The agency has been notified that Illinois will receive a share of
the funds and is instructed to begin the proposal selection process.
The exact amount of its award, however, has not been determined.
"Expanding access to nutritious, homegrown Illinois food is one
of the department's top priorities," said Agriculture Director Bob
Flider. "If we could increase local food purchases to just 10
percent of our grocery bill, it would generate more than 20 billion
dollars in new economic activity every year, create thousands of
jobs in the farming and food industries, and revitalize both rural
and urban communities."
The funds will come from the Specialty Crop Block Grant program
in the new farm bill. Most recently, Illinois has been receiving
about $600,000 a year and using the funds to open new markets for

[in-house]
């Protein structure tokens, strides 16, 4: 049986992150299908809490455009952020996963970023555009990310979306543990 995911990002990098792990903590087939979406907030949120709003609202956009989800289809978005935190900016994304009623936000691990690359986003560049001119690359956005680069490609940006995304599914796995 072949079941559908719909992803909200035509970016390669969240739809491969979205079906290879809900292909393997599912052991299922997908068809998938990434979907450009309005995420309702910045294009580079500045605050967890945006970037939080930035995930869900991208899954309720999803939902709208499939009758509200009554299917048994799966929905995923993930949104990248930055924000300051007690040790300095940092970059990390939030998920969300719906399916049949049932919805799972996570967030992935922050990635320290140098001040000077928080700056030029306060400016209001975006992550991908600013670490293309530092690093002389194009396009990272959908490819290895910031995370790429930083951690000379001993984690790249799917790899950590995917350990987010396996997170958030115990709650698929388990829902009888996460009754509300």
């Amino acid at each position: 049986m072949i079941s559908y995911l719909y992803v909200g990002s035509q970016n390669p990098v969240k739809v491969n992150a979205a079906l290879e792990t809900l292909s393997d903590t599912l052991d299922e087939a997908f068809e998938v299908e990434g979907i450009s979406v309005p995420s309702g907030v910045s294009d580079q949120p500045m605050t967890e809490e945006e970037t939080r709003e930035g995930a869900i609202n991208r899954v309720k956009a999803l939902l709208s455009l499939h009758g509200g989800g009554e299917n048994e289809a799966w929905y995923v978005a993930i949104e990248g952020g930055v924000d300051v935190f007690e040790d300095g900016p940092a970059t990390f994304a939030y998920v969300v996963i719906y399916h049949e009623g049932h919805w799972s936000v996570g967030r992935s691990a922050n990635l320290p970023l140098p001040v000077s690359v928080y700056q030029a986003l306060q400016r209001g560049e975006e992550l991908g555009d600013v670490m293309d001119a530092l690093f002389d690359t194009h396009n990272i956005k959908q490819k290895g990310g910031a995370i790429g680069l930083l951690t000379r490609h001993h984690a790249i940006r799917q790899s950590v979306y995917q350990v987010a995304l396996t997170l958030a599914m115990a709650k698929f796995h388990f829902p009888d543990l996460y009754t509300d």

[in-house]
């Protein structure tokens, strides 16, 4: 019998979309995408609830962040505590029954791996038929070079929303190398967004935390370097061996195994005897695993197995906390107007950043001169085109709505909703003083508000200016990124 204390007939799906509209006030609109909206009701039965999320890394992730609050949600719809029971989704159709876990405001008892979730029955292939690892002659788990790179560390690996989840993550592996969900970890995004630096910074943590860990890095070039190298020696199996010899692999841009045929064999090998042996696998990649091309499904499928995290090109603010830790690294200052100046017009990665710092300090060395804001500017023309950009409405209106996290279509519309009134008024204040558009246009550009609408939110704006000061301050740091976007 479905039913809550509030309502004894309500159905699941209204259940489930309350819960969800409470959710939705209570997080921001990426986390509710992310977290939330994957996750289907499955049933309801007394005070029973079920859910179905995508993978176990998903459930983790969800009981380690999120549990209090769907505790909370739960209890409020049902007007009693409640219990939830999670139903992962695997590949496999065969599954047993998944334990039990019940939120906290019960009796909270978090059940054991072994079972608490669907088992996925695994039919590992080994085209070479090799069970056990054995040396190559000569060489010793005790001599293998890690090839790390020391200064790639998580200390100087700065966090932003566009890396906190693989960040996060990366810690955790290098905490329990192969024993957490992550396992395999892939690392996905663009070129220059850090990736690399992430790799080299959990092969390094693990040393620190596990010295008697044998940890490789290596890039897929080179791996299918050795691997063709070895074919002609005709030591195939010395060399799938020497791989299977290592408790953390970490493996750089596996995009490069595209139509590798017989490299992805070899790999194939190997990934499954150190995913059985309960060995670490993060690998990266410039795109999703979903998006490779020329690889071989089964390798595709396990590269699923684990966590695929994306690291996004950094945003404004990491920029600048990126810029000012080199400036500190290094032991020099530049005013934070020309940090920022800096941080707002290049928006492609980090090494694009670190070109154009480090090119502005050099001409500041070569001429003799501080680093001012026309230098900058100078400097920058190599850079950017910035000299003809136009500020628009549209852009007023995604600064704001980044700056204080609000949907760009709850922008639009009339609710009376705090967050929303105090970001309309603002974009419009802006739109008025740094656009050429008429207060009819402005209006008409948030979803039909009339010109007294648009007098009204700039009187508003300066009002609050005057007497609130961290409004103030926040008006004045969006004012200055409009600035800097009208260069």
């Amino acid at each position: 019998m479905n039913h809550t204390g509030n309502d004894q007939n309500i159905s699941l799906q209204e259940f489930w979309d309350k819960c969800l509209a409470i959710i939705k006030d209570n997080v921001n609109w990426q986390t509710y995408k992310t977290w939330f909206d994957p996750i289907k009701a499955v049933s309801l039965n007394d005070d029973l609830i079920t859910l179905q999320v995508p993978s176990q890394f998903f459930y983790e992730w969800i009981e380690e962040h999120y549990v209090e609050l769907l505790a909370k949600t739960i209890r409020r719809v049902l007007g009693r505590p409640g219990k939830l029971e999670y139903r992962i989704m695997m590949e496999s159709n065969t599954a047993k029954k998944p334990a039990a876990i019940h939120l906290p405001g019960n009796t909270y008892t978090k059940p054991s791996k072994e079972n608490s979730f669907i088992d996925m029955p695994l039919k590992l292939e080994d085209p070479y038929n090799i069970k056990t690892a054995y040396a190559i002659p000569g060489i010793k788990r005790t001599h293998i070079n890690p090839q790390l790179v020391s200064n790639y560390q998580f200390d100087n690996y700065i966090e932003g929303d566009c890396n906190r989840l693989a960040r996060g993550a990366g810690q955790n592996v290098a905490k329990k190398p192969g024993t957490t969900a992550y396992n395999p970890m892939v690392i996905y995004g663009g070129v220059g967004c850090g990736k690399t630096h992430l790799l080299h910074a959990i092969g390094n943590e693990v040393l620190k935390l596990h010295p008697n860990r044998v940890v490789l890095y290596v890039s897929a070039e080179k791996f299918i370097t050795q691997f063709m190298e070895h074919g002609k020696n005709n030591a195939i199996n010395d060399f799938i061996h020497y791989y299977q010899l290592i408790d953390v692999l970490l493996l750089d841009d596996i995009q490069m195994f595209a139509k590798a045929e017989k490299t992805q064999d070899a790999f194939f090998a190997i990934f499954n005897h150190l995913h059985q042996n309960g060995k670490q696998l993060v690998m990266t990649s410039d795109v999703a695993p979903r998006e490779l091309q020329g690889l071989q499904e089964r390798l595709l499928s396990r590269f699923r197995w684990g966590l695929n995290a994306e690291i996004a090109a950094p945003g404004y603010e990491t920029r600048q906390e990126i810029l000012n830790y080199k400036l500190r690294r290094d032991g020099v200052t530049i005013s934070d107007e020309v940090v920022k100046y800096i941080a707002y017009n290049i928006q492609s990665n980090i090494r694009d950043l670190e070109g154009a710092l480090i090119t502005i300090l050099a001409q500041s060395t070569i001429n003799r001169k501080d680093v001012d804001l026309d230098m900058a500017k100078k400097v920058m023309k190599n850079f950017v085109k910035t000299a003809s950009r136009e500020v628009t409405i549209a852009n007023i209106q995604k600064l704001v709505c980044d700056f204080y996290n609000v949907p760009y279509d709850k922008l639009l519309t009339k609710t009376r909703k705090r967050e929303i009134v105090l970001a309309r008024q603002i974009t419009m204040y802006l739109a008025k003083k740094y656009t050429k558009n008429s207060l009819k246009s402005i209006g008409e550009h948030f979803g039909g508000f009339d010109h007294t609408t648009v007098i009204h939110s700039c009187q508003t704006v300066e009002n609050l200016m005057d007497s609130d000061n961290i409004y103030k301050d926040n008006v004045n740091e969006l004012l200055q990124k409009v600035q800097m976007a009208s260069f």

fresh, Illinois-grown produce.
The USDA's Agricultural Marketing Service defines specialty crops
as "fruits, vegetables, tree nuts, dried fruits, and horticulture
and nursery crops (including floriculture)."
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According to a 2010 Illinois Specialty Crop Survey, more than
101,000 acres of Illinois farmland are devoted to growing
specialty crops, producing nearly $392 million in annual sales
for Illinois farmers. Nationally, Illinois ranks first for its
pumpkin production and in the top 10 in the production of
specialty crops such as asparagus, cauliflower, peas and lima
The Illinois Department of Agriculture will accept grant
proposals until May 1 at 4 p.m. "Request for Proposal" packets and
additional information about the program, including a list of
past grant recipients and their projects, is available by clicking
the specialty crops logo on the homepage of the department's website
at www.agr.state.il.us or
by contacting Delayne Reeves at 217-524-9129 or
[Text from file received from
Illinois Department of